Mercy History Quiz

Join us every Friday between September 21 and December 21 for our Mercy History Quiz, questions about the early history of the Sisters of Mercy in the United States! We'll be sharing the questions on Facebook, Twitter and the Sisters of Mercy website each Friday at 10:00 a.m.; check back for the answers the following Tuesday.

Stumped by the questions? Try searching the website to find the answers!

Question 13 - December 14

Which Sisters of Mercy community established the foundation in the Philippines?

  • A. Pittsburgh
  • B. Erie
  • C. Rochester
  • D. Buffalo

Question 12 - December 7

After Pittsburgh Mercy, what is the oldest hospital founded by the Sisters of Mercy still in operation?

  • A. San Francisco
  • B. Baltimore
  • C. Iowa City
  • D. Savannah

The correct answer is San Francisco!

In 1855, only one year after the Sisters of Mercy established their foundation there, San Francisco was devastated by a cholera epidemic. The City of San Francisco contracted with the Sisters of Mercy to care for the “indigent poor,” which they did at County Hospital. On July 19, 1857, the Sisters of Mercy opened St. Mary’s Hospital, the first Catholic hospital west of the Rocky Mountains. The hospital is now part of the Dignity Health network.

Question 11 - November 30

Where was the first Sisters of Mercy community in New England?

  • A. Manchester
  • B. Portland
  • C. Providence
  • D. Hartford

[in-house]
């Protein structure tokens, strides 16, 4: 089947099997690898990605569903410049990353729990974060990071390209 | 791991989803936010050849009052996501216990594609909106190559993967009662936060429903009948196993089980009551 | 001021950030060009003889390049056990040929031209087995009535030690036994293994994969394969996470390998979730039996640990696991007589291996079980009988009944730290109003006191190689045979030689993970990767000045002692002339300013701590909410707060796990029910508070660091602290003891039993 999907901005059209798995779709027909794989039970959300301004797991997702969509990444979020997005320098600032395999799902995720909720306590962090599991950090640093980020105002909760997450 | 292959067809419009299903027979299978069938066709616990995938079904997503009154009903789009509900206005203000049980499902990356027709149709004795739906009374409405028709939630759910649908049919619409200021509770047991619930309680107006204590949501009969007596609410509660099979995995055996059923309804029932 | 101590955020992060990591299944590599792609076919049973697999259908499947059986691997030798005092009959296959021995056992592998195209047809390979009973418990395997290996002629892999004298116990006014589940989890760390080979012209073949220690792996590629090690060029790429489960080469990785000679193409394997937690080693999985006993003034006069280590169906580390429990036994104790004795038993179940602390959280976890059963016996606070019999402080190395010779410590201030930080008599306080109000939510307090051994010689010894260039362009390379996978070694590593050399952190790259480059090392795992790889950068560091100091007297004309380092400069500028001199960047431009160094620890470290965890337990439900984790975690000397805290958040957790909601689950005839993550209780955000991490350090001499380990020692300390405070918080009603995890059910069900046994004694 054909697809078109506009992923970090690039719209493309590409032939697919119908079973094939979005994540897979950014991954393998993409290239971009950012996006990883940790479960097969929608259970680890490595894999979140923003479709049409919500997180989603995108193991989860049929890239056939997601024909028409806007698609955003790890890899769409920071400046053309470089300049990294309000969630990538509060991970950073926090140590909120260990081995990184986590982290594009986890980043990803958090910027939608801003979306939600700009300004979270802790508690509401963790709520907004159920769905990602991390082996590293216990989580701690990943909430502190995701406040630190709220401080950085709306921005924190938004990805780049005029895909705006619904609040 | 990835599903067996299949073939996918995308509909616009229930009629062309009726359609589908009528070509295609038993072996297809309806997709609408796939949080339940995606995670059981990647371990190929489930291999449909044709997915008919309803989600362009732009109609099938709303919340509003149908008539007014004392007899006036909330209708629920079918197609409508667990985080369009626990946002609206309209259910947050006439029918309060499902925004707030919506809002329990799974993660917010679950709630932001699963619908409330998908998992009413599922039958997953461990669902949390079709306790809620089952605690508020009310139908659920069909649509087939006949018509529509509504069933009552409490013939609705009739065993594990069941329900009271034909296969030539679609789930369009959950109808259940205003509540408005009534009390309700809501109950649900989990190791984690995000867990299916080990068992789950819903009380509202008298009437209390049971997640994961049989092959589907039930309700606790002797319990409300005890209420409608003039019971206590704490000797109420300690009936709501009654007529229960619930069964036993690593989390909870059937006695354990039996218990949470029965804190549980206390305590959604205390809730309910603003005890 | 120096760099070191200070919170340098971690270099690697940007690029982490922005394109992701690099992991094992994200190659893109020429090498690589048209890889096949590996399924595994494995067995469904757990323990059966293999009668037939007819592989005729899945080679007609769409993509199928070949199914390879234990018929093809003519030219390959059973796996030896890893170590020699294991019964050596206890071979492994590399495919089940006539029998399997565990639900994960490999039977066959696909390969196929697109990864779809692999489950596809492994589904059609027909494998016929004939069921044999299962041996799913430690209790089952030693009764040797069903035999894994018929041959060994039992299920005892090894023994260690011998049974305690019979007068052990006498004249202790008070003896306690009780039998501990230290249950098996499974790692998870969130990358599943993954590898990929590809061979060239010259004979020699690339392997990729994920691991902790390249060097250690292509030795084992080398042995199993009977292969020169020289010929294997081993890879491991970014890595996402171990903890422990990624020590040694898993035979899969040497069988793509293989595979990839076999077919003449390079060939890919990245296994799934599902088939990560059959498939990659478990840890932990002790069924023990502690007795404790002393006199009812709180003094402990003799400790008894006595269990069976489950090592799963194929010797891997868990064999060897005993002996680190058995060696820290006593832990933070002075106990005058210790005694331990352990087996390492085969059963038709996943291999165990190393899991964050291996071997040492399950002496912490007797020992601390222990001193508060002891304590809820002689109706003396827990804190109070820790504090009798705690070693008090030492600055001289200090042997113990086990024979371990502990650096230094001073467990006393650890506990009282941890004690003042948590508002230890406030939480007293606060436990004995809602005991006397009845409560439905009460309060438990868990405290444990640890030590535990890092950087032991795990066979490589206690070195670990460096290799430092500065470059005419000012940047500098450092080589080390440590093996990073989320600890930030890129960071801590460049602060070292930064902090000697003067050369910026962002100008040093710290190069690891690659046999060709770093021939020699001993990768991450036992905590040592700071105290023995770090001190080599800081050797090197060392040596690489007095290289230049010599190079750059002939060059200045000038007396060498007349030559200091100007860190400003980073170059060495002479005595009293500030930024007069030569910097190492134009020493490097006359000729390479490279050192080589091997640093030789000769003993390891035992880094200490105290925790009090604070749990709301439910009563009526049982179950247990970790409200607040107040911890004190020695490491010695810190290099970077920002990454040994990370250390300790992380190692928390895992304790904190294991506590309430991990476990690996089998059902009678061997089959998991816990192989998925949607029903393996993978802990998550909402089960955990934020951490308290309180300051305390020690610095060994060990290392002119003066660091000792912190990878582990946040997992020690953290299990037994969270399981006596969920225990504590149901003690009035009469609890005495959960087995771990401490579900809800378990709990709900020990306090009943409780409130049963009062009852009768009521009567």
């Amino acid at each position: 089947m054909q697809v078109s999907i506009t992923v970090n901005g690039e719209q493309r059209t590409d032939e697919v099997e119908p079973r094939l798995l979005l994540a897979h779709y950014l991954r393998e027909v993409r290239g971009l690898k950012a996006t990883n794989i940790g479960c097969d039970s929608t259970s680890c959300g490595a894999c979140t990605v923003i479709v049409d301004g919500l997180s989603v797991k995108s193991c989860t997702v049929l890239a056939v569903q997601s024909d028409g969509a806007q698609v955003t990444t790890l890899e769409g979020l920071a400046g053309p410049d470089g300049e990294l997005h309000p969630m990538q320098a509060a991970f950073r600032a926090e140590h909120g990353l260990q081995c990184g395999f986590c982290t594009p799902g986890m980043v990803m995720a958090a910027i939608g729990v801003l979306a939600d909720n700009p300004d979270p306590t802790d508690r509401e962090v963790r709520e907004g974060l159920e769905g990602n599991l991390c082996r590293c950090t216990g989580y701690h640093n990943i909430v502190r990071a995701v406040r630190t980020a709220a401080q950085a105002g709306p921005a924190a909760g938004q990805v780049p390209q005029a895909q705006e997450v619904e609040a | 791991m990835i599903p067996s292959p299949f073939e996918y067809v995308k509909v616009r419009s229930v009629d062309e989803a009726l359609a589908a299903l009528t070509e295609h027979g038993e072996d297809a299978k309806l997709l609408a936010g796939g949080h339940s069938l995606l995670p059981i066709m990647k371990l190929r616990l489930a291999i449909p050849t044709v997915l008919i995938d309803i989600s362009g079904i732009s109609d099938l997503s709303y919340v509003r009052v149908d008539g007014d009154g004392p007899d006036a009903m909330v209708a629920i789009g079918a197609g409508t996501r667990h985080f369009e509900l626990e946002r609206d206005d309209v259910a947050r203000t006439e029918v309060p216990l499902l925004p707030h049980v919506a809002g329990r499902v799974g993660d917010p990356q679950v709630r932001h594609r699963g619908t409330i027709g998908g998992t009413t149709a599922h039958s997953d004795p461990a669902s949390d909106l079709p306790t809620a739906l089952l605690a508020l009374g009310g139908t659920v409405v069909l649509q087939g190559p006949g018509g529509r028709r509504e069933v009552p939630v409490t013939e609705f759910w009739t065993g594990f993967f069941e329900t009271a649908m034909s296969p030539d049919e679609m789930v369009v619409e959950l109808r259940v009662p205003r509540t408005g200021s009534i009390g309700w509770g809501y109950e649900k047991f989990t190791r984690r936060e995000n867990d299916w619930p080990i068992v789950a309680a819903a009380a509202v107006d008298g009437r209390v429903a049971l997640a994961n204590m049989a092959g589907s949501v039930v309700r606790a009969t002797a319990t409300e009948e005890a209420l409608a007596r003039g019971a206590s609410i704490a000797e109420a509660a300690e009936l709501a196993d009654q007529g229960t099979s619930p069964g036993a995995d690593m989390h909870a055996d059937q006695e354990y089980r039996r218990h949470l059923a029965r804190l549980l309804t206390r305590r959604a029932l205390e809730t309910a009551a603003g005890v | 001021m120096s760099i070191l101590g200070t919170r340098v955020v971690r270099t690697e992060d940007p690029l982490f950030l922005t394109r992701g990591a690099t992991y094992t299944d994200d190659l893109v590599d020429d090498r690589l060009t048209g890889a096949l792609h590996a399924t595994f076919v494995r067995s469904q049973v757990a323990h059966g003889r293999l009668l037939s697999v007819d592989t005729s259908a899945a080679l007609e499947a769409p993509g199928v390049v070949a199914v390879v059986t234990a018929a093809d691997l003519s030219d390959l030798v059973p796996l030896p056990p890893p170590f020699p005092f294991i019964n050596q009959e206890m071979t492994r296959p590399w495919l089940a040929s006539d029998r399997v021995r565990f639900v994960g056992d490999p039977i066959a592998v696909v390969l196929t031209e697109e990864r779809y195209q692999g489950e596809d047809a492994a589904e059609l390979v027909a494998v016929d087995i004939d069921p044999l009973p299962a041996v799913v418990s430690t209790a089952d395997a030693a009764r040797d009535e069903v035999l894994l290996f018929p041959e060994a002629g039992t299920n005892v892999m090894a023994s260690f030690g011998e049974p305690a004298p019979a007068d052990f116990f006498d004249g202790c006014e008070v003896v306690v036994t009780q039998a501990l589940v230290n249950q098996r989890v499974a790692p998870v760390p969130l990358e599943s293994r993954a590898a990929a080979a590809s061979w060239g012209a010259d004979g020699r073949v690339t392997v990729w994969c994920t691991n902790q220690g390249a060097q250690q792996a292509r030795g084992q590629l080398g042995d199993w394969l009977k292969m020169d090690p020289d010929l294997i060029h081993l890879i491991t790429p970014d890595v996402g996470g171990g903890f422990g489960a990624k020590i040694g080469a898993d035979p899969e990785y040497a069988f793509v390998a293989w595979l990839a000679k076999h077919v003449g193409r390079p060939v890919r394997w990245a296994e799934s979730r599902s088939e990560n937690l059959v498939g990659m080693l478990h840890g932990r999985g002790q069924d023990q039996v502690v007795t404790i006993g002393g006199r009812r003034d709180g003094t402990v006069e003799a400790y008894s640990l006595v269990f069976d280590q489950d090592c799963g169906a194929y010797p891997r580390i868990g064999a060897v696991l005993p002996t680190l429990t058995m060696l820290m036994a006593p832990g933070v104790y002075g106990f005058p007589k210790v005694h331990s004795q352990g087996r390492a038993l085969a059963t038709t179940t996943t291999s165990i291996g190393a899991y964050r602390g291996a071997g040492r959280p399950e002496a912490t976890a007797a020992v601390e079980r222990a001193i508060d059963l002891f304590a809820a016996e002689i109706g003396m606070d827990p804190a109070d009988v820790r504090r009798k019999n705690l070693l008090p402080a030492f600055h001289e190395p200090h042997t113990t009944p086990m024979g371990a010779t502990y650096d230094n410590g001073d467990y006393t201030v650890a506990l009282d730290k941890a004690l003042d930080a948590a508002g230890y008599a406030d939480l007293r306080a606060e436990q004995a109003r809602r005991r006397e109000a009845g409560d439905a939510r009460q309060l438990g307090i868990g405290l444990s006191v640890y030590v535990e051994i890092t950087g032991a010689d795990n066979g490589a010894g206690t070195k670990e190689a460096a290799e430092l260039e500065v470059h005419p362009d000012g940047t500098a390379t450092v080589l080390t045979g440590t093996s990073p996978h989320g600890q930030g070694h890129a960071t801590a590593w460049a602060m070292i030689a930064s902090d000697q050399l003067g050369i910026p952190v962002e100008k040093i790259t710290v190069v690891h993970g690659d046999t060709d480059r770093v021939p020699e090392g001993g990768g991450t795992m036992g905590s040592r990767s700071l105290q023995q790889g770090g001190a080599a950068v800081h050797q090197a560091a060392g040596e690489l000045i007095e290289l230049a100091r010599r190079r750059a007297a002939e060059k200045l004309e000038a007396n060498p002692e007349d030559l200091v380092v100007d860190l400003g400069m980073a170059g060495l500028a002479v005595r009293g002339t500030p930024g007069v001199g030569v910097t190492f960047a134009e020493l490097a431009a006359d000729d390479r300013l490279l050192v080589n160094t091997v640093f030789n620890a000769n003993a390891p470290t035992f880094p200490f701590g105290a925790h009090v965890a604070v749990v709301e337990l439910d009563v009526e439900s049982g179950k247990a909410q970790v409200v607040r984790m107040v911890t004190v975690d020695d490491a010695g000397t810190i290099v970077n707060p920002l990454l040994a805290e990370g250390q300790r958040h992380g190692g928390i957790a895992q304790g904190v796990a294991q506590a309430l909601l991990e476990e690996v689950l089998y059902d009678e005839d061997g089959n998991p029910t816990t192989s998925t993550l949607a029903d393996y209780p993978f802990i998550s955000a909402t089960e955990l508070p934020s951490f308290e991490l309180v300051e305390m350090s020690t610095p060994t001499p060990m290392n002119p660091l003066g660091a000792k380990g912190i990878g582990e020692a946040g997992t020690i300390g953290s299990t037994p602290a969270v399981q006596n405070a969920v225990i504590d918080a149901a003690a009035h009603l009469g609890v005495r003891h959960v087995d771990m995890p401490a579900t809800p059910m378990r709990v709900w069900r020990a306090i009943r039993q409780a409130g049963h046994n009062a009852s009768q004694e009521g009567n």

The correct answer is Providence!

The Sisters of Mercy convent in Providence, Rhode Island was the third foundation from the Pittsburgh Community (after Chicago in 1846 and Loretto, Pennsylvania in 1848), and the first permanent convent of Catholic religious sisters in New England. Ursuline Sisters had established a convent in Massachusetts in 1834, which was later burned down by an anti-Catholic mob, forcing them to flee. The Sisters of Mercy arrived in 1851 at the invitation of Bishop Bernard O’Reilly. Mother Frances Warde founded the Providence Community, accompanied by Sisters Josephine Lombard, Paula Lombard, Camillus O’Neill and Joanna Forgarty.

Question 10 - November 23

Which was the first Sisters of Mercy community that Frances Warde founded from Pittsburgh?

  • A. Loretto
  • B. Chicago
  • C. Baltimore
  • D. Hartford

The correct answer is Chicago!

When Frances Warde and the other six Sisters of Mercy arrived in New York Harbor on December 10, 1843, they were welcomed there by Bishop Michael O’Connor of Pittsburgh, Bishop (later Archbishop) John Hughes of New York and William Quarter, recently consecrated as the first Bishop of Chicago. Bishop Quarter greeted Frances with these words: “As I have been the first to welcome you to the New World, I trust you will grant my first request and promise to establish in the new diocese of Chicago a house of your Institute.” Less than three years later, Frances honored Bishop Quarter’s request, and established the Chicago community of the Sisters of Mercy.

Question 9 - November 16

Who was the first woman to make her solemn (final) vows as a Sister of Mercy in the United States?

  • A) Mother M. Agatha O'Brien
  • B) Sister M. Veronica McDarby
  • C) Sister M. Xavier Tiernan
  • D Sister M. Aloyisia Strange

The correct answer is Sister Aloysia Strange!